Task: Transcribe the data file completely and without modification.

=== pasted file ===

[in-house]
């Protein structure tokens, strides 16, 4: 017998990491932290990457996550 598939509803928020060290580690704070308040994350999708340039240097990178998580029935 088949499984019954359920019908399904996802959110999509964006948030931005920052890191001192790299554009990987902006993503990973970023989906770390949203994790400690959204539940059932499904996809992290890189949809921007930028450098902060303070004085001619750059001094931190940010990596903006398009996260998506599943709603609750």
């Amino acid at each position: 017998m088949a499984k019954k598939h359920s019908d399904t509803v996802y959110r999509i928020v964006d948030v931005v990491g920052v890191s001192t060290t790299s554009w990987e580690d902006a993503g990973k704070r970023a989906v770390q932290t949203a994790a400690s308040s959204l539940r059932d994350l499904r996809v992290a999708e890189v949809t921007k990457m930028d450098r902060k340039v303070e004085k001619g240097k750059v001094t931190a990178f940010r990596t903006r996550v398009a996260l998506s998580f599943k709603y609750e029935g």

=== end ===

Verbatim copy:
[in-house]
């Protein structure tokens, strides 16, 4: 017998990491932290990457996550 598939509803928020060290580690704070308040994350999708340039240097990178998580029935 088949499984019954359920019908399904996802959110999509964006948030931005920052890191001192790299554009990987902006993503990973970023989906770390949203994790400690959204539940059932499904996809992290890189949809921007930028450098902060303070004085001619750059001094931190940010990596903006398009996260998506599943709603609750």
């Amino acid at each position: 017998m088949a499984k019954k598939h359920s019908d399904t509803v996802y959110r999509i928020v964006d948030v931005v990491g920052v890191s001192t060290t790299s554009w990987e580690d902006a993503g990973k704070r970023a989906v770390q932290t949203a994790a400690s308040s959204l539940r059932d994350l499904r996809v992290a999708e890189v949809t921007k990457m930028d450098r902060k340039v303070e004085k001619g240097k750059v001094t931190a990178f940010r990596t903006r996550v398009a996260l998506s998580f599943k709603y609750e029935g």